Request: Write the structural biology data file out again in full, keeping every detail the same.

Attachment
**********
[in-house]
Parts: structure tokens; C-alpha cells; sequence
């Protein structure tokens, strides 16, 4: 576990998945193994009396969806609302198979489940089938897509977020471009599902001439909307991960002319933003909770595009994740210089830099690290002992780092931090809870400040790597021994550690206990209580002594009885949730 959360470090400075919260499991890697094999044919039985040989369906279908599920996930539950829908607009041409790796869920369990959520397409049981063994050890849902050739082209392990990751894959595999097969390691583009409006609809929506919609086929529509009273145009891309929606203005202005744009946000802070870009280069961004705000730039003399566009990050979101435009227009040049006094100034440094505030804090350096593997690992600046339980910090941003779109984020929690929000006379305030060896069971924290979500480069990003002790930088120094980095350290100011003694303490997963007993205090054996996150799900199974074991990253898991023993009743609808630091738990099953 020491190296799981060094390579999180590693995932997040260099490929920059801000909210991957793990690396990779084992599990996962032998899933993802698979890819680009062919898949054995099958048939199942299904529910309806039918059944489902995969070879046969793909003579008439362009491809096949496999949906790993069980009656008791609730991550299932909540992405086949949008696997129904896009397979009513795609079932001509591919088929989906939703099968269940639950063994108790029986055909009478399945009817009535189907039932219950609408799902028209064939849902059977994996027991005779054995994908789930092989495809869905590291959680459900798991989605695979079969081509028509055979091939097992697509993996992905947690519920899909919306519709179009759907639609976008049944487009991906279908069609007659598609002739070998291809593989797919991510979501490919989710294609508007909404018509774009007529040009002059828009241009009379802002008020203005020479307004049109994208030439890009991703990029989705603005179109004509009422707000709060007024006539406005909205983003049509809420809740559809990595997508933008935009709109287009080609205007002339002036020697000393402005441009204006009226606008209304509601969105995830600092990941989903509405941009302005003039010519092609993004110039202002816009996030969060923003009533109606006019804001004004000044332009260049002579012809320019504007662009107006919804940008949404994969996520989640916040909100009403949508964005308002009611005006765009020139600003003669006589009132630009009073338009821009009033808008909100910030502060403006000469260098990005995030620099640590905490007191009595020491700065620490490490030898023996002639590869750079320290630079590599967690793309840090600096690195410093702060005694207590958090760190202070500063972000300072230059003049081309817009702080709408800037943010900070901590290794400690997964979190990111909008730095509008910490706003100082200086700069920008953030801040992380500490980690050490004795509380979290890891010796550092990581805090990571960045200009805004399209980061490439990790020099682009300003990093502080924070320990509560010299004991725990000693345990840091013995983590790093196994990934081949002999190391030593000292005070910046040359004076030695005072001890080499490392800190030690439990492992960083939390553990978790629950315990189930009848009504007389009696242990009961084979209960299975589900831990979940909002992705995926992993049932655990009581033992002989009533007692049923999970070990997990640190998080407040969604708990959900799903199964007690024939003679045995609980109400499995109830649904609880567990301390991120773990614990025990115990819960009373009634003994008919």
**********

[in-house]
Parts: structure tokens; C-alpha cells; sequence
């Protein structure tokens, strides 16, 4: 576990998945193994009396969806609302198979489940089938897509977020471009599902001439909307991960002319933003909770595009994740210089830099690290002992780092931090809870400040790597021994550690206990209580002594009885949730 959360470090400075919260499991890697094999044919039985040989369906279908599920996930539950829908607009041409790796869920369990959520397409049981063994050890849902050739082209392990990751894959595999097969390691583009409006609809929506919609086929529509009273145009891309929606203005202005744009946000802070870009280069961004705000730039003399566009990050979101435009227009040049006094100034440094505030804090350096593997690992600046339980910090941003779109984020929690929000006379305030060896069971924290979500480069990003002790930088120094980095350290100011003694303490997963007993205090054996996150799900199974074991990253898991023993009743609808630091738990099953 020491190296799981060094390579999180590693995932997040260099490929920059801000909210991957793990690396990779084992599990996962032998899933993802698979890819680009062919898949054995099958048939199942299904529910309806039918059944489902995969070879046969793909003579008439362009491809096949496999949906790993069980009656008791609730991550299932909540992405086949949008696997129904896009397979009513795609079932001509591919088929989906939703099968269940639950063994108790029986055909009478399945009817009535189907039932219950609408799902028209064939849902059977994996027991005779054995994908789930092989495809869905590291959680459900798991989605695979079969081509028509055979091939097992697509993996992905947690519920899909919306519709179009759907639609976008049944487009991906279908069609007659598609002739070998291809593989797919991510979501490919989710294609508007909404018509774009007529040009002059828009241009009379802002008020203005020479307004049109994208030439890009991703990029989705603005179109004509009422707000709060007024006539406005909205983003049509809420809740559809990595997508933008935009709109287009080609205007002339002036020697000393402005441009204006009226606008209304509601969105995830600092990941989903509405941009302005003039010519092609993004110039202002816009996030969060923003009533109606006019804001004004000044332009260049002579012809320019504007662009107006919804940008949404994969996520989640916040909100009403949508964005308002009611005006765009020139600003003669006589009132630009009073338009821009009033808008909100910030502060403006000469260098990005995030620099640590905490007191009595020491700065620490490490030898023996002639590869750079320290630079590599967690793309840090600096690195410093702060005694207590958090760190202070500063972000300072230059003049081309817009702080709408800037943010900070901590290794400690997964979190990111909008730095509008910490706003100082200086700069920008953030801040992380500490980690050490004795509380979290890891010796550092990581805090990571960045200009805004399209980061490439990790020099682009300003990093502080924070320990509560010299004991725990000693345990840091013995983590790093196994990934081949002999190391030593000292005070910046040359004076030695005072001890080499490392800190030690439990492992960083939390553990978790629950315990189930009848009504007389009696242990009961084979209960299975589900831990979940909002992705995926992993049932655990009581033992002989009533007692049923999970070990997990640190998080407040969604708990959900799903199964007690024939003679045995609980109400499995109830649904609880567990301390991120773990614990025990115990819960009373009634003994008919």